Saturday, May 14, 2011

Mulher Grande.

Ola! from Mozambique, We have had alot of business errands and meetings, but we have had a lot of fun in the mean time.

We had some Angolans stay with us in our house, Cordencio and his sister. They were here in Mozambique because Cordencio's wife died recently, so they had a funeral for her. It is a sad story. Tina  was his sisters name. She knew I was learning to speak portugues and that I don't understand that well. She spoke to me sooo fast. It really didn't sound like portugues at all. Sometimes when I didn't understand, I would look at Alex for translation and Alex wouldn't even know what she said. Pretty funny.  One night we were sitting in the kitchen chatting. She was telling me how my butt is big and that I will be fat one day. "Mulher Grande" those are the words she used. That was a confidence booster. I don't give it credit though because she also told me I will have twins next year... and then another set of twins the year after.  Lets just say all africans are not alike. Angolans are not equal to Mozambicans.

Yesterday we stopped into a pasteleria for some business and saw a guy sitting by himself with his guitar in the chair next to him. Of course, Alex stops to talk to this man once he saw the guitar. Turns out his name is Albino. He LOVES music. He told us how much he loves Jimi Hendrix, Led Zepplin, Bob Dylan, Etc. He showed us some of his skills on the guitar, as did Alex. We stayed and talked to him for 45 minutes or so, he turned out to be a really nice guy. We parted ways and that was that.
Albino and Alex in pasteleria
Albino playing "Stairway to Heaven"

Albino showing us his solo skills

Today we were driving in Maputo, and we pulled over to the side of the road to drop off Fernando (one of the workers) and Alex looks out the window to his right, and a man looks at him at the exact same time as he was walking past the car, and who could it be? ALBINO! He had his guitar in hand walking along the road. What are the chances in a city with 1.5 million people? It was awesome. We gave him a ride to where he was going, he has some kind of disorder where he has trouble walking. As we were driving we turned on some Manchester Orchestra (my favorite band) to show him our music. He loved it. "Manshesterd Orcheestraw" Thats how he said it.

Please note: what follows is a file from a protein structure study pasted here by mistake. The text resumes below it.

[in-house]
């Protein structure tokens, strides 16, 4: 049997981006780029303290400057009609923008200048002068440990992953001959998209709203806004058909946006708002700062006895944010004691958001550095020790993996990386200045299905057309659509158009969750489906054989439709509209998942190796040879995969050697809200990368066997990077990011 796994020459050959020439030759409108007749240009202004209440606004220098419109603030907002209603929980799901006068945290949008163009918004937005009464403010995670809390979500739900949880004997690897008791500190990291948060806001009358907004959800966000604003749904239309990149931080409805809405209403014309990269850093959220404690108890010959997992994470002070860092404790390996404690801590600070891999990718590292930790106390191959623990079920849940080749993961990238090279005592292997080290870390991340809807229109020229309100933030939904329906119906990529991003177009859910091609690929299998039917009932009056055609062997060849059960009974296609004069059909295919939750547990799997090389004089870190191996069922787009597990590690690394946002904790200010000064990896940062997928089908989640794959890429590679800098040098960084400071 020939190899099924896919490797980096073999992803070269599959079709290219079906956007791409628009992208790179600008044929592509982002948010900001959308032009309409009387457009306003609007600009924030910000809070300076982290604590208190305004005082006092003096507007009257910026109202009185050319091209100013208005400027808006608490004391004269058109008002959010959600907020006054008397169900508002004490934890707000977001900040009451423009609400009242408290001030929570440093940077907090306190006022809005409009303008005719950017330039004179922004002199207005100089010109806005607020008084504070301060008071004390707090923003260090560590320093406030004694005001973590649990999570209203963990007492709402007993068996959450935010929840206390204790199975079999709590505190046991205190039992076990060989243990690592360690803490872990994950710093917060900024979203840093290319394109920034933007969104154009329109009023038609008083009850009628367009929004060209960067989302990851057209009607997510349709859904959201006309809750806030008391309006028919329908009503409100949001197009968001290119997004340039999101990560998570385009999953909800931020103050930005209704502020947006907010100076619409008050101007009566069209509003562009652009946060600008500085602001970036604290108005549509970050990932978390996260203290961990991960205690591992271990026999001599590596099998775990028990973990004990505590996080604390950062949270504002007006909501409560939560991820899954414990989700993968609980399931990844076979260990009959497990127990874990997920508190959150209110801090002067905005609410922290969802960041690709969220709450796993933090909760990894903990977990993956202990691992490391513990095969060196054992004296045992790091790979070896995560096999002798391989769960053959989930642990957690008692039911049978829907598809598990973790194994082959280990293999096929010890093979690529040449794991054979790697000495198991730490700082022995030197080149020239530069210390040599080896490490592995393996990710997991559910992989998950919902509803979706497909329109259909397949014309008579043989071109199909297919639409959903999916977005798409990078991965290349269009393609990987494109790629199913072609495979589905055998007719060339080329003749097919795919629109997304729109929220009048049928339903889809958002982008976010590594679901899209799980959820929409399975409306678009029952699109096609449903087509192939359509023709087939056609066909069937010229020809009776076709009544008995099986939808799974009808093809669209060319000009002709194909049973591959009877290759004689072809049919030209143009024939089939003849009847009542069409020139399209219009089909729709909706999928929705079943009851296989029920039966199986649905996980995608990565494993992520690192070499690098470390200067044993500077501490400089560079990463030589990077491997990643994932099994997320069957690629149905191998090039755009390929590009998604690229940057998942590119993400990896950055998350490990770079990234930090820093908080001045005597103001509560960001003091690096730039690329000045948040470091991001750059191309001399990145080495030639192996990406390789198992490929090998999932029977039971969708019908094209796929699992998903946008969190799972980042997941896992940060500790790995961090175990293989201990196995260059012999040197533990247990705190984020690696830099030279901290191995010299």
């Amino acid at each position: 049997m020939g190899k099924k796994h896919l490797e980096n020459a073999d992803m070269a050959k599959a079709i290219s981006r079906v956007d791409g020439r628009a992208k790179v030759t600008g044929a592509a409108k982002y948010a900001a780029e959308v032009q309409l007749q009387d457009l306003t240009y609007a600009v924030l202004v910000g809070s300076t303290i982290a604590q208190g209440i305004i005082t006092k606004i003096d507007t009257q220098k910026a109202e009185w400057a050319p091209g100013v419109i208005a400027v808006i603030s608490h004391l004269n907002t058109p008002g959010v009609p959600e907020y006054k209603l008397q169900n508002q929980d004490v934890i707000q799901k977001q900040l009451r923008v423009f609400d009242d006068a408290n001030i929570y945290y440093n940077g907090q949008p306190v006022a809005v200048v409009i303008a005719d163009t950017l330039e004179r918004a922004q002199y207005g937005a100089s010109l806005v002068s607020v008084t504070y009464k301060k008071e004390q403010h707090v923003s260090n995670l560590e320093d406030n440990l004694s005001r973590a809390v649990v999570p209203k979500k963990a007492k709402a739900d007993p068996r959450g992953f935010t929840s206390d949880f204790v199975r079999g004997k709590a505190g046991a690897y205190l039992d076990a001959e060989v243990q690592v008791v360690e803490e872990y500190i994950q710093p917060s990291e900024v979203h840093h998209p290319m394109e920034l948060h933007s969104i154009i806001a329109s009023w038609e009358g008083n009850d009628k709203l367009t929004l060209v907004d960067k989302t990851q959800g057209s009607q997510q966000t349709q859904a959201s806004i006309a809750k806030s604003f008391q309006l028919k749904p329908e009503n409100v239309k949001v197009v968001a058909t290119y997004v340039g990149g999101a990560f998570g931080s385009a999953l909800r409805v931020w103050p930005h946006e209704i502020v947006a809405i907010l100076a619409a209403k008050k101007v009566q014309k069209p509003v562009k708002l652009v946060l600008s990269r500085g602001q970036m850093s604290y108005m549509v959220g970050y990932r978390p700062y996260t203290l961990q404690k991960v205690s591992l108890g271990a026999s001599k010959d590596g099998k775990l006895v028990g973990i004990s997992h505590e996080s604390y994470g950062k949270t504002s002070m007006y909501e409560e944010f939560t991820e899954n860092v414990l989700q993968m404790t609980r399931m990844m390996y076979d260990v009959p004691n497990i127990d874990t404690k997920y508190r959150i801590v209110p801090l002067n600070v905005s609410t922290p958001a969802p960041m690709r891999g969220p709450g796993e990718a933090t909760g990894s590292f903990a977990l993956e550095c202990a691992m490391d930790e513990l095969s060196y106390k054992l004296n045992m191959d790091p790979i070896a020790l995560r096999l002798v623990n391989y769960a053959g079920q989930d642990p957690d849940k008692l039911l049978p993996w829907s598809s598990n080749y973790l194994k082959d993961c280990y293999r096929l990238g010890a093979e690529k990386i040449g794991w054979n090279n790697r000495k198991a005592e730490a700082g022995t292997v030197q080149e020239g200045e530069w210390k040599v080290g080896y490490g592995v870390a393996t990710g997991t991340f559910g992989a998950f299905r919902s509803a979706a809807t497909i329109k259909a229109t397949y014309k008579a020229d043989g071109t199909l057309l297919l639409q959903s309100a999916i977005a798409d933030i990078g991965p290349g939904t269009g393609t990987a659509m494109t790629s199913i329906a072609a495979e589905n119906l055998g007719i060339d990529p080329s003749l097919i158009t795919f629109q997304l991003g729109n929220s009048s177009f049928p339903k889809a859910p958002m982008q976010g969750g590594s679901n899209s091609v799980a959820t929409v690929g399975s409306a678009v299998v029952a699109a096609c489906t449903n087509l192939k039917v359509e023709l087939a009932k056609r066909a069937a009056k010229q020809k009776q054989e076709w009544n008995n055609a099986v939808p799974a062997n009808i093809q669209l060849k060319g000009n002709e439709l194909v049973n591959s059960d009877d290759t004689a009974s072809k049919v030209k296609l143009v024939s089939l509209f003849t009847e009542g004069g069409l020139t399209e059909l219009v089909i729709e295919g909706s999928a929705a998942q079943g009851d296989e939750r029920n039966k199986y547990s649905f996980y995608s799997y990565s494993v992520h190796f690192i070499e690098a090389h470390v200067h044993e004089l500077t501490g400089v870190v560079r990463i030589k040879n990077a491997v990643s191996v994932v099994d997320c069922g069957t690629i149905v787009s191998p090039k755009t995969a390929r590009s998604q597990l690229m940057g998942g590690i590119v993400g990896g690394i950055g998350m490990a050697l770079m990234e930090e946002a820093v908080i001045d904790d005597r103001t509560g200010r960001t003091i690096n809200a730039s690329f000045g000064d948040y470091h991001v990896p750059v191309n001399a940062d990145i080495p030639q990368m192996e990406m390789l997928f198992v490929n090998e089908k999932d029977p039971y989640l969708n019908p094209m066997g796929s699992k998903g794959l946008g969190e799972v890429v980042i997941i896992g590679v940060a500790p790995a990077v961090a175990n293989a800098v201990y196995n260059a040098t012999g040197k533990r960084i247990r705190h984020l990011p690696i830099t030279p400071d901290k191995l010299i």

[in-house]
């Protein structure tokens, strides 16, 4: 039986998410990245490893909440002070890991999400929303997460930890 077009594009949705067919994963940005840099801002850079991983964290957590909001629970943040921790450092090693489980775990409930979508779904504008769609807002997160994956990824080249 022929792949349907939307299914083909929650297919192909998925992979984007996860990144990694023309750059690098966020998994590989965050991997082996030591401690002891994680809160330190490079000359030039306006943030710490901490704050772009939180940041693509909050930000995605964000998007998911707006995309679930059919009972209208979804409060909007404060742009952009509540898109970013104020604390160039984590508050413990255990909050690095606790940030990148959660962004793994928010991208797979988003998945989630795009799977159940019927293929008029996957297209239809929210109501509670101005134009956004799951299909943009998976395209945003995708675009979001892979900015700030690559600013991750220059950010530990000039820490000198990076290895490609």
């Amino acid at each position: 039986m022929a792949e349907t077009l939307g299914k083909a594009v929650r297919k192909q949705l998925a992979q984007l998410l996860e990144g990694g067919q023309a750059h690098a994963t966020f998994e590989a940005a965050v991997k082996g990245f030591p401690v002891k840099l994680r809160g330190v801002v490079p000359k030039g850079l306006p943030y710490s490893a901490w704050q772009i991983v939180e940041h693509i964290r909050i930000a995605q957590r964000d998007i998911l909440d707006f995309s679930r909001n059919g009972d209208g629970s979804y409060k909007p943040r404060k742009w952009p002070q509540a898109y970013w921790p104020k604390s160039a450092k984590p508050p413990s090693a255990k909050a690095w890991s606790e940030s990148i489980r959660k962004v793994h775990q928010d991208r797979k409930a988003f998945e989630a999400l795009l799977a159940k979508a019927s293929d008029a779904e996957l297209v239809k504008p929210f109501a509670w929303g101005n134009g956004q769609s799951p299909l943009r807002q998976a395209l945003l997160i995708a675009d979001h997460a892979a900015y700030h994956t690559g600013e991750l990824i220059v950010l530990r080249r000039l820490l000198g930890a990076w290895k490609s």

Ignore my face, I was trying to be discreet in taking this picture
Albino riding in our car
Albino walking with guitar in hand :)
Tonight we went over to a members house for dinner. They treated us so well. Laurinda was her house. She has a small little house made of cinder blocks  with metal material for a roof. She made us the dinner in the back yard. She taught me how to cook mozambican style. It was nice. They gave me a capulana as a gift. She is so poor and easily spent 1/10 of her monthly salary to feed us the meal. She has 8 kids to care for, most of them aren't hers, they are just homeless kids. They are so cute though! And they are so fun to play with. We sent the boys to catch the rooster, they were chasing that thing around the whole neighborhood. Sadly, they never caught it. 

Laurinda's House

The kitchen
Me and Felicidade

Cute kids
Me and Will doing "pedras" or "stones"
I taught him that. :)
Laurinda teaching me to pilar

Shredding the coconuts

I bet alot are wondering what we are actually doing over here with our internship. I think I'm going to have Alex write a little bit to explain that. He would know better since most the time I am in la la land while they are discussing the plan of action here.

Boa noite!!


  1. Curiosity: what is the mozambican food? What was your meal at Laurinda's house?

  2. she made us bread with a thing called a "bagia" which is basically ground up "feijao nhemba" (nhemba beans) mixed with water and other ingredients to make a little ball that looks like a chicken nugget, and fried chicken with french fries and a fruit salad. She wanted to make something american for us.

  3. to answer your first question, that green stuff (Matapa) is the mozambican equivalent to a 12 oz. serloin:

  4. Such a generous and kind mother, to take in orphaned kids, and feed two American adventurers.